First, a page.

Weddings are filled with gifts, and not just the ones you receive. The mother of the bride, the bridesmaids, the groomsmen, they all get gifts from the bride and groom. I wanted to give my groomsmen gifts they couldn’t get anywhere else, and that meant designing them myself.
If you’re haven’t been following along, I’m Dan, and this month I’m sharing how I used 3D printing to personalize my wedding. For my groomsmen, I wanted something uniform they could wear at the wedding, but also something that was unique to each of them, so I made them cufflinks. Like the engagement and wedding rings I designed and 3D printed, I got much more for my money than I would have if it I’d bought cufflinks retail, and the gifts were meaningful and truly personal.
Dream Up the Design
This was the hardest part: deciding what to make for each of them. Some ideas came more fully formed and I started with those. Others I needed to play with for a bit, sketching out various ideas until I landed on the one that felt right.
Model the Designs
I used OnShape, learning hands-on as I went. I started with the designs I knew I could model while researching the features to make the other shapes. At one point I discovered I couldn’t make as intricate a design as I wanted, so had to rework my idea until it came out right.
… or Alter an Existing Model
For the airplane cufflinks I made for one of my groomsmen who loves to travel, the perfect 3D printed plane already existed on Thingiverse. The copyright was open to use, and I confirmed with the artist that he was okay with my altering his design, so I simply replaced the base he had for the airplane with a cufflink stem.
Add a Monogram
To personalize these even more, my groomsmen’s initials were engraved into the base of each cufflink. I designed this in CAD as I couldn’t mirror the text for the left and right cufflink but needed to mirror them separately, then change the orientation and add it into my OnShape model of the design.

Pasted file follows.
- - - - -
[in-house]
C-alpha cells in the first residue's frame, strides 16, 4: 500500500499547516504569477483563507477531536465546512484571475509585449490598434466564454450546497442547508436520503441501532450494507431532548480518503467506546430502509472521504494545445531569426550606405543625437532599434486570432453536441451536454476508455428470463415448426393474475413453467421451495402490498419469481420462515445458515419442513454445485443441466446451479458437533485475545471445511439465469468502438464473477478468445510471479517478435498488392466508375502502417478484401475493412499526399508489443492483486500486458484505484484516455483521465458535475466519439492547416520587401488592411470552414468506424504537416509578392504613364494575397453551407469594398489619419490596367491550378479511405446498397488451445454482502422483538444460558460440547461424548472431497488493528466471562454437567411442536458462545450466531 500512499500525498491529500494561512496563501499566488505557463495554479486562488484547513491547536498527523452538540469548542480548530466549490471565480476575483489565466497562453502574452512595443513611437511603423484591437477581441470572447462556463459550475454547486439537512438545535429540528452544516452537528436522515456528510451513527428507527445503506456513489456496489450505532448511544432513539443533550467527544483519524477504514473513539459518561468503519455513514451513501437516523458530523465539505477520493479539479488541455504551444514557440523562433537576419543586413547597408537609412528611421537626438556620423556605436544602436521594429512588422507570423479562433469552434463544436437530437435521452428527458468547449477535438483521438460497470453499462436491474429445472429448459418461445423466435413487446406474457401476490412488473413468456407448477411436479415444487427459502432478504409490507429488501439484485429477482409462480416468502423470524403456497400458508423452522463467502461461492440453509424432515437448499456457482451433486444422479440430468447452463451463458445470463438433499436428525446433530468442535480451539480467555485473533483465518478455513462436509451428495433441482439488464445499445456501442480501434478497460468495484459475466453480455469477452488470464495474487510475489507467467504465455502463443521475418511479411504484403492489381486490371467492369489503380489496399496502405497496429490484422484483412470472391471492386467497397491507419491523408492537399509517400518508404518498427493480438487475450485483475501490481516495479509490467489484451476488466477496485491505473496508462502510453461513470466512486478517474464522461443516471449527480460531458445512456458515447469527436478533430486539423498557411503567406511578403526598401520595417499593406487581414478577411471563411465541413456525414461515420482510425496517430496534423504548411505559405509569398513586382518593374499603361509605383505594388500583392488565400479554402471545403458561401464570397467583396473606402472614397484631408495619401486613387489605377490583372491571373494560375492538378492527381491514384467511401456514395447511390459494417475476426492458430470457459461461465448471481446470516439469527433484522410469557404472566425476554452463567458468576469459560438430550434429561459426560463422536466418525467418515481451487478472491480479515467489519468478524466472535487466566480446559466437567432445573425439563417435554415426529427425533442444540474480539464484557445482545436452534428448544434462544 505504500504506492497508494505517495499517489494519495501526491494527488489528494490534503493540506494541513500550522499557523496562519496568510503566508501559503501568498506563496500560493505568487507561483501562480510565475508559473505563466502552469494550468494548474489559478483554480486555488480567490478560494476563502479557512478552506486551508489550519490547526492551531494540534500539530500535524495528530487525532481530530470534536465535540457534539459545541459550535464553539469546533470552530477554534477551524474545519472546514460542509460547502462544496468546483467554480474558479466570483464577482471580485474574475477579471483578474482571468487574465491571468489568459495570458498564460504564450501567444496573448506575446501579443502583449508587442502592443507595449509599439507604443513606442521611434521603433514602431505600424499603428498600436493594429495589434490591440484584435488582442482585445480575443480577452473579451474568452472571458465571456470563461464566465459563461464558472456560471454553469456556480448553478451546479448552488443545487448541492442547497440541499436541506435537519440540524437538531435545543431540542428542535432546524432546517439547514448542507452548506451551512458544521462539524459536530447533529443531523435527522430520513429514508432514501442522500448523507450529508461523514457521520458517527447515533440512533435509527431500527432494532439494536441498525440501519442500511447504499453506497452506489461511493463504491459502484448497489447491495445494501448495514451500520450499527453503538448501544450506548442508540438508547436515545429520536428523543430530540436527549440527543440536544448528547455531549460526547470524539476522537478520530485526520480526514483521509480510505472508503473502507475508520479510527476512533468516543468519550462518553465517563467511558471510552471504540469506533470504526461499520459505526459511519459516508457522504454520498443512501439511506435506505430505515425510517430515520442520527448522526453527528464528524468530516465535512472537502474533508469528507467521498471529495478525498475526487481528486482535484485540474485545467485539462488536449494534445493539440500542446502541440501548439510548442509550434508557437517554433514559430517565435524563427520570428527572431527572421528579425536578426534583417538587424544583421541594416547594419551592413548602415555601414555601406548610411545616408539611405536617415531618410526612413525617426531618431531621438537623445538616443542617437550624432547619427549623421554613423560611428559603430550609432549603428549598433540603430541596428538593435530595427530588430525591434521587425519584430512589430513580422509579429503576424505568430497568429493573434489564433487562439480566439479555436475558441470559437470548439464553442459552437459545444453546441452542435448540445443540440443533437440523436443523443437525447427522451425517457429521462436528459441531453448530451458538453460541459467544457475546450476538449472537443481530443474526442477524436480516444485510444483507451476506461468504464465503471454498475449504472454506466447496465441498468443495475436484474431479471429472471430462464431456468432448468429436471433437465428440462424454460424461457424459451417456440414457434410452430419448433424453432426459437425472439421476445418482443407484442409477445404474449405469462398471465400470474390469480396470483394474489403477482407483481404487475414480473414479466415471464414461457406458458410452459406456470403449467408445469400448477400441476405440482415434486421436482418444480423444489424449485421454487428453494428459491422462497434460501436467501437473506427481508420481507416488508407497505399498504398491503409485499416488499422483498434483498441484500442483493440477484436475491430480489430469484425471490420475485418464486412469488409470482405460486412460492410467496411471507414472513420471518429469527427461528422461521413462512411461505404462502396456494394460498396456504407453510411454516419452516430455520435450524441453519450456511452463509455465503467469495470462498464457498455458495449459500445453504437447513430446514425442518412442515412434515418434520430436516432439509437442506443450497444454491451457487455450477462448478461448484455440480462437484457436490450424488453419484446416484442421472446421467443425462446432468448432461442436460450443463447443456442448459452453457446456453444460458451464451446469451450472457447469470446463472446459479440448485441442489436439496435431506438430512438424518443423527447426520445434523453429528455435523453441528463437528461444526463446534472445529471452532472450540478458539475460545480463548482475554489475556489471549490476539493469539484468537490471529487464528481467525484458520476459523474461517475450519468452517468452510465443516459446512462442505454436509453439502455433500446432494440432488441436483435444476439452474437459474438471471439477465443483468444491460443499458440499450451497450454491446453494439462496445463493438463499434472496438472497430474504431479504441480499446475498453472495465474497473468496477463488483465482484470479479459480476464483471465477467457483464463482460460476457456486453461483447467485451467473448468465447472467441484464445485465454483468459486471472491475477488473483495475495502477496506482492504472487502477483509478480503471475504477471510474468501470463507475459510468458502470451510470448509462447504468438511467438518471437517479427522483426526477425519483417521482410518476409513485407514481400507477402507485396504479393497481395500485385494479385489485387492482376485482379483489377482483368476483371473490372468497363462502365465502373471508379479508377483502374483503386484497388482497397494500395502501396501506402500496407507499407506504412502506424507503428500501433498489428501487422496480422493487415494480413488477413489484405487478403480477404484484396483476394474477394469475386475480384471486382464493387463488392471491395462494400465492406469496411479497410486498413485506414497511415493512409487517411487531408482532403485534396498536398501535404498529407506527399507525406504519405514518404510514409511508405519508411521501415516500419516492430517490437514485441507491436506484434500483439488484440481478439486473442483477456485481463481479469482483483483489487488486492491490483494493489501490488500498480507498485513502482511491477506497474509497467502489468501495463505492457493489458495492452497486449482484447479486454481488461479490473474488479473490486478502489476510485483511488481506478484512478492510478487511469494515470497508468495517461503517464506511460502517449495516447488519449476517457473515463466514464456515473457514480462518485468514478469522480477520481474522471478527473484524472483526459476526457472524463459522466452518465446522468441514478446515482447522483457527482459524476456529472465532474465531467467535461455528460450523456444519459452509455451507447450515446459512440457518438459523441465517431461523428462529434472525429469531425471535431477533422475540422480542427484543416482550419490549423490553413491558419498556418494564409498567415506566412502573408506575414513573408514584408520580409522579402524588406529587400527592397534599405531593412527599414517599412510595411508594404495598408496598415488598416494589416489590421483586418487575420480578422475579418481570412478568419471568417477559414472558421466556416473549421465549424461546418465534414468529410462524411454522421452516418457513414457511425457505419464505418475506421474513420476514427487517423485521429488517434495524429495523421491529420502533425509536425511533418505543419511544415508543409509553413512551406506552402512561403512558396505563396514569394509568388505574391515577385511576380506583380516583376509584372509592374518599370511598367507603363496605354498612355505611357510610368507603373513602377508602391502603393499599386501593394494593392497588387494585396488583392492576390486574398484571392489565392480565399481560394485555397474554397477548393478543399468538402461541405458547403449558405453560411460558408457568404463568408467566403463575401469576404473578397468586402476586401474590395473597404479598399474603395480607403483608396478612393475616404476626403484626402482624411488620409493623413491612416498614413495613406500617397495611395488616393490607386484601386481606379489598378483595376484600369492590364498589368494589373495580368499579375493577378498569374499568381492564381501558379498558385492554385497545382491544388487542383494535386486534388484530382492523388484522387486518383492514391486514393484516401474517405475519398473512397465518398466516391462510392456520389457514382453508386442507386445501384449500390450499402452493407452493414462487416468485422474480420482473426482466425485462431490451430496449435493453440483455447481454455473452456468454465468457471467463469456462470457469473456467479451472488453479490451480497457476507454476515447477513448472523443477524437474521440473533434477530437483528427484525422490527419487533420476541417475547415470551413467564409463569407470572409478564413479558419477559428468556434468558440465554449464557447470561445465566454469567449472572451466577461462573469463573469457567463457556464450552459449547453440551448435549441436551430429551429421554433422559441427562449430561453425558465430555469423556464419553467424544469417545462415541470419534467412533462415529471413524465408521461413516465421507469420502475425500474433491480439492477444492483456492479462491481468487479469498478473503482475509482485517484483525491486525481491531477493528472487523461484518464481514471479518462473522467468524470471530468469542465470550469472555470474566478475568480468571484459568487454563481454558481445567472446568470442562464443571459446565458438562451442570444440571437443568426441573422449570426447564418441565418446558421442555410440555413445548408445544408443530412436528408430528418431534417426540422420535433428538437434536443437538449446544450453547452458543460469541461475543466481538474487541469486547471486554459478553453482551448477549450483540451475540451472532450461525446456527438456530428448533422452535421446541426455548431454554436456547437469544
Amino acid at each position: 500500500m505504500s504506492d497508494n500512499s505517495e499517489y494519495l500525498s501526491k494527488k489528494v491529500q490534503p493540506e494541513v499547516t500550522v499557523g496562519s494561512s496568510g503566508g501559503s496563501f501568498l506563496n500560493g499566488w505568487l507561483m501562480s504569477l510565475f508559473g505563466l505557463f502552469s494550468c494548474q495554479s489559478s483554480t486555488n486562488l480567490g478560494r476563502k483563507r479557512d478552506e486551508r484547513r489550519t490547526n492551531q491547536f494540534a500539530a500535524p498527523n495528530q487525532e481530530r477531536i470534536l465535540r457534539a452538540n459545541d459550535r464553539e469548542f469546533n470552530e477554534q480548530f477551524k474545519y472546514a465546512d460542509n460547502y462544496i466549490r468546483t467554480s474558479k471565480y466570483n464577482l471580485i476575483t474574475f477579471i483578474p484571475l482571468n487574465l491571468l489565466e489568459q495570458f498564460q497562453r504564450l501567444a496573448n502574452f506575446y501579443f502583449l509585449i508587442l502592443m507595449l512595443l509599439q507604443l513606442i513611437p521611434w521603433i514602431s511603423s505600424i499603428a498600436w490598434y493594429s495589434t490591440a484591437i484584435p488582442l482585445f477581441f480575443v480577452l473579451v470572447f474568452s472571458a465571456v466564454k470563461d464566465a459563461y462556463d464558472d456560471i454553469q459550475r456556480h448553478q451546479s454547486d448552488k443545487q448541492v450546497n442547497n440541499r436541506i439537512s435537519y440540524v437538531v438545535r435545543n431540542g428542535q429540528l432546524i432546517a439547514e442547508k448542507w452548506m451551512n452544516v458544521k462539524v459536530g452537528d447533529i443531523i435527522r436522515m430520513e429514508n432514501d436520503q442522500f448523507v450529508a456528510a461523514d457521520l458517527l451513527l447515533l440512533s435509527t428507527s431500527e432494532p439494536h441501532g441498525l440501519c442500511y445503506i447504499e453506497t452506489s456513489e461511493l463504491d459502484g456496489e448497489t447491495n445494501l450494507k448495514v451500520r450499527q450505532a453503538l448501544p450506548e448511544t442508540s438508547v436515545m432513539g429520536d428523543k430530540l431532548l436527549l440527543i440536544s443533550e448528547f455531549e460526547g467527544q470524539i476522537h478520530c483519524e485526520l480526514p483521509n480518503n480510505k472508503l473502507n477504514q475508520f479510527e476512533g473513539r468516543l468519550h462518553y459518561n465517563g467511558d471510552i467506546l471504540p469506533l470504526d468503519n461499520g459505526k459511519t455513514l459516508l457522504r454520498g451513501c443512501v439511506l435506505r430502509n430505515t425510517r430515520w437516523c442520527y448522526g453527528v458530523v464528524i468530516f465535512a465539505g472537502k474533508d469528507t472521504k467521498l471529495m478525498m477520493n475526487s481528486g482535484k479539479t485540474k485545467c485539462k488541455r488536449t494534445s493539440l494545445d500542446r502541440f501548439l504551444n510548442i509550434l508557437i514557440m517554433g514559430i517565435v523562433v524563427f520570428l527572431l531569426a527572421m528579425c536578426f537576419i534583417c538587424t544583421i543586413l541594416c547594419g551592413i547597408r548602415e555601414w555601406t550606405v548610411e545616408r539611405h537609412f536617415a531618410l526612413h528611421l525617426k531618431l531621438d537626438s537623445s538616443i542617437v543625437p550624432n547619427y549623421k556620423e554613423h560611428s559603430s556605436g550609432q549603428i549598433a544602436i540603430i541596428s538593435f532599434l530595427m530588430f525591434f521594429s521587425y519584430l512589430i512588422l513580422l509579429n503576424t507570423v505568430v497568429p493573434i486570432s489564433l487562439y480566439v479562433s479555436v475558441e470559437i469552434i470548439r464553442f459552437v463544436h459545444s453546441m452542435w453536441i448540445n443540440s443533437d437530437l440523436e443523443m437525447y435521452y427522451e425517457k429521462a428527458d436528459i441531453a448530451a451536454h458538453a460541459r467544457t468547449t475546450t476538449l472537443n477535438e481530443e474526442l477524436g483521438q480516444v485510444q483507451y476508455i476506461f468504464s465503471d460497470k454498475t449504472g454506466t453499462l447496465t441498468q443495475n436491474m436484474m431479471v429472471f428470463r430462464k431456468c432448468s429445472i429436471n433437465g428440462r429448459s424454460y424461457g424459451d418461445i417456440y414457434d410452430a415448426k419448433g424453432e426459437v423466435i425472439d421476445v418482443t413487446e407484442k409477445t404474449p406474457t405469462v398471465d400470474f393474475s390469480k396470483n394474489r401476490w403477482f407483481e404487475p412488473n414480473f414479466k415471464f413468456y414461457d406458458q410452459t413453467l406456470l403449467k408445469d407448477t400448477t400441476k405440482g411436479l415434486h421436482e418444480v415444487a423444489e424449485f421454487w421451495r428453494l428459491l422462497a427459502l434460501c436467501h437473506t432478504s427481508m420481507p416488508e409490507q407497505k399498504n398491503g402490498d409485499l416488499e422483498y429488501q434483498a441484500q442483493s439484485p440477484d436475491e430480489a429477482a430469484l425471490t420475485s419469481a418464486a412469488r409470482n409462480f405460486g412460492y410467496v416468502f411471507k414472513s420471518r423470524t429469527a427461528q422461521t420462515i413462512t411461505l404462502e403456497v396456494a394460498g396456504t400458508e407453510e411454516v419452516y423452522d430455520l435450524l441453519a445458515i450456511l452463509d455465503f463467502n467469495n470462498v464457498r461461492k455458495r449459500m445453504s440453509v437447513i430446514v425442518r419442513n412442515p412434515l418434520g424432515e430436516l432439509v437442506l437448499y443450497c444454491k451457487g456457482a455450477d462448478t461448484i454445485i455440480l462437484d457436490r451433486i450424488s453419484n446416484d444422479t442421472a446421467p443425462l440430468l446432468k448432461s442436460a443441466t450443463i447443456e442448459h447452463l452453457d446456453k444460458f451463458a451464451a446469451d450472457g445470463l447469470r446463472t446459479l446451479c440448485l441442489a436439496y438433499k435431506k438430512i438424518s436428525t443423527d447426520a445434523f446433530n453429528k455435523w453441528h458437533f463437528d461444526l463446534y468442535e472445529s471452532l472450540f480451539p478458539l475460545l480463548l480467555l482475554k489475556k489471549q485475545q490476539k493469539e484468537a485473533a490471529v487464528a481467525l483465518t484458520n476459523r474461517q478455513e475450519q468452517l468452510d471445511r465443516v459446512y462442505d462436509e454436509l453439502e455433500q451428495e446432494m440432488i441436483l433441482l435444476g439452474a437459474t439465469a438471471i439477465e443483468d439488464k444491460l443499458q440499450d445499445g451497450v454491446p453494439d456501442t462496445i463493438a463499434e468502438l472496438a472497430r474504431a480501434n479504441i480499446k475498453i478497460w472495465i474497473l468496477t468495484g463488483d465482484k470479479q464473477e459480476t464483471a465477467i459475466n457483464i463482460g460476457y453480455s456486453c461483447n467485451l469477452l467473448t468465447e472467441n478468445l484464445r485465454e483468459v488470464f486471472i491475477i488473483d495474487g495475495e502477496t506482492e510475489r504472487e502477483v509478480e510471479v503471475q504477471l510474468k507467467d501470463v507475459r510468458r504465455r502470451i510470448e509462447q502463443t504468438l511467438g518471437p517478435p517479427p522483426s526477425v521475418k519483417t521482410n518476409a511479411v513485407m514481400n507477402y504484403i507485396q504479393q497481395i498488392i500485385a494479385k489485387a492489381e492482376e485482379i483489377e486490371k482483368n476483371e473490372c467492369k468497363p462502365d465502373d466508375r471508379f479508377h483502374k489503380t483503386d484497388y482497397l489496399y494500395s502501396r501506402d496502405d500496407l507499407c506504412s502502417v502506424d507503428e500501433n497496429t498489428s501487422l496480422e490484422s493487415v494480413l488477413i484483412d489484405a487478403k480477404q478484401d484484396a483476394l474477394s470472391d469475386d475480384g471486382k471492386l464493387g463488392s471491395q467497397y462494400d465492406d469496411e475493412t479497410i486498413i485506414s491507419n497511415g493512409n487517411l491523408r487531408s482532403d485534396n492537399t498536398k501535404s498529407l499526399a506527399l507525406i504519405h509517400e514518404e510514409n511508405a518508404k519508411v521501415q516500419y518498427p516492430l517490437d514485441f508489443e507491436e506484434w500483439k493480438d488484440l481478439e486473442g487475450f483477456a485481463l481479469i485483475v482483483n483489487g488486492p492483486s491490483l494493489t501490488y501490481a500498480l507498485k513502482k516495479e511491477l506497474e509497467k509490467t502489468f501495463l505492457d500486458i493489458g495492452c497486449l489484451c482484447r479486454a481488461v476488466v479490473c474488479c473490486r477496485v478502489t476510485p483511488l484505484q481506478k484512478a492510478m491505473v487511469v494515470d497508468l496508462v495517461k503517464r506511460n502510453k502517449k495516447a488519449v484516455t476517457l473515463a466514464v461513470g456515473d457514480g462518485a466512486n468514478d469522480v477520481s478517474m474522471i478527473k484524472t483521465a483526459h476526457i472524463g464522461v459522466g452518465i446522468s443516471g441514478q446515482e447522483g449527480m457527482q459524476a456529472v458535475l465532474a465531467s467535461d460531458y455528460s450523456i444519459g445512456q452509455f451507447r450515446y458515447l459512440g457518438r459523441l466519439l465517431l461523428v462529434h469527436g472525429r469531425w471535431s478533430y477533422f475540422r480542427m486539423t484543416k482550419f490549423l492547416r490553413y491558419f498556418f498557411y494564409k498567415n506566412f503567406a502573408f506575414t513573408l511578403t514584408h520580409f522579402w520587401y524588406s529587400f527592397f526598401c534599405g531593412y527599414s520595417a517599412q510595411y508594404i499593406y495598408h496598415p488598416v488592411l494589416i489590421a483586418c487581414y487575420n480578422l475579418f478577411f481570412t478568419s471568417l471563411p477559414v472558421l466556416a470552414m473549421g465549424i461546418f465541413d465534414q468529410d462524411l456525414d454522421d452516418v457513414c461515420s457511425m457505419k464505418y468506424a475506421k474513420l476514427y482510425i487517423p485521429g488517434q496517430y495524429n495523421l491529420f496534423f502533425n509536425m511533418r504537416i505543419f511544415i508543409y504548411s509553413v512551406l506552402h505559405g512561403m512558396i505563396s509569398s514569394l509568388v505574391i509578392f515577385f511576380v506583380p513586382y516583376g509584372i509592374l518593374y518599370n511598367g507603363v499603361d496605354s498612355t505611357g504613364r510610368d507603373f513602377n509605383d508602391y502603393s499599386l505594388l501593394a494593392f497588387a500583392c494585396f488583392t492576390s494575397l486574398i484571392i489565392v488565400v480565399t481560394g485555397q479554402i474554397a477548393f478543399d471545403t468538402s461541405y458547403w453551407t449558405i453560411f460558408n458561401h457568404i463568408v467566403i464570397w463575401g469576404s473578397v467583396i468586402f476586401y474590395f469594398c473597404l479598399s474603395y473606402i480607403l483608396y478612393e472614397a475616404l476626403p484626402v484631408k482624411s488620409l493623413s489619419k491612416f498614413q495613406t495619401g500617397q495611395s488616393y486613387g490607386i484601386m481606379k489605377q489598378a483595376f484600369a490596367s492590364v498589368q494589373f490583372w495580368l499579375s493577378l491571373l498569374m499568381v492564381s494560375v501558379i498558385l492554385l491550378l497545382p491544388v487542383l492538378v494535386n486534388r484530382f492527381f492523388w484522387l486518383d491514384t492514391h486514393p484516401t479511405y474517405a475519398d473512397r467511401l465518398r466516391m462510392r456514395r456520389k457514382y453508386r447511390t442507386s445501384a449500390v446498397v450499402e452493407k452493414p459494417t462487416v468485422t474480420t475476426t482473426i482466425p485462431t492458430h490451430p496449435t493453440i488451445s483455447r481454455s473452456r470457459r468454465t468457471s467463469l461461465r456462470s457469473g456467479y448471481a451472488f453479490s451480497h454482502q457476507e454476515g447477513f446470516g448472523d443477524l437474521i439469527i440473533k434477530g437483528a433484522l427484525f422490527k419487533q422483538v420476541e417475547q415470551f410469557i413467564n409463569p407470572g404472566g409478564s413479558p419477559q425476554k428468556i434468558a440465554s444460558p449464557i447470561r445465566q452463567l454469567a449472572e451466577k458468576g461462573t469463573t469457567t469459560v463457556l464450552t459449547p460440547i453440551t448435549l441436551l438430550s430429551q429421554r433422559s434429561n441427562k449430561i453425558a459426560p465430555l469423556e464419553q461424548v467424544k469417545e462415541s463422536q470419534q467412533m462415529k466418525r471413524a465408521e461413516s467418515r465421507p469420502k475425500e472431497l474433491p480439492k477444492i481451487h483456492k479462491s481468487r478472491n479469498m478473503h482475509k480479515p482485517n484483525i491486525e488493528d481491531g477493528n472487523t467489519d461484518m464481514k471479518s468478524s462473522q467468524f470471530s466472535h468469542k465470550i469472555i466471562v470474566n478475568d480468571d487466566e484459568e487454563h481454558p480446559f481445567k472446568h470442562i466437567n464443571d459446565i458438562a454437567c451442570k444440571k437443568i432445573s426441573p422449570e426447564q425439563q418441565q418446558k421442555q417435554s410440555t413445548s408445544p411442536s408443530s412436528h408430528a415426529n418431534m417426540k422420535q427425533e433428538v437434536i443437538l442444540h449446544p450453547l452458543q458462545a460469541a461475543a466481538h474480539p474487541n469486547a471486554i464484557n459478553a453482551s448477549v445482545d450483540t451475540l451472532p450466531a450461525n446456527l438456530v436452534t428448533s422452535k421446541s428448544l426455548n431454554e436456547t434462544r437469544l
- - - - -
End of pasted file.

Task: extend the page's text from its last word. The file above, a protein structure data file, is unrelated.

Prototype the Design
I printed the cufflinks in Strong and Flexible Plastic to test out the designs on one of my shirts. I discovered I needed to thicken the stem as well as tweak a few of the designs to make them all approximately the same size. Then I printed the final versions in Silver.
Give it a Handmade Touch
I’d seen that you could polish silver, adding a chemical patina to it that gave the design more depth and detail. I tested this out on a sample and then polished each cufflink with Liver of Sulpher to give it more of a multi-dimensional, handmade feel.
The gift wasn’t a total surprise since I’d told my groomsmen they didn’t need to get cufflinks for their tuxedo shirts, but that I’d designed each cufflink for them complete with monogram blew them away. They were excited by this and had fun showing them off at the wedding and explaining the meaning of their wearing a plane, a globe, a lightbulb, a guitar and a wedge of cheese.
The whole process took about two months, designing the cufflinks on a rolling basis, with about a week or two to conceive and model a design and two weeks to print it. You can always use Design with Shapeways to help you create your ideal gift.
And no, I did not design cufflinks for myself. I found the perfect pair in one of our community members’ shops instead!
What would you design for your wedding party or to wear at your wedding?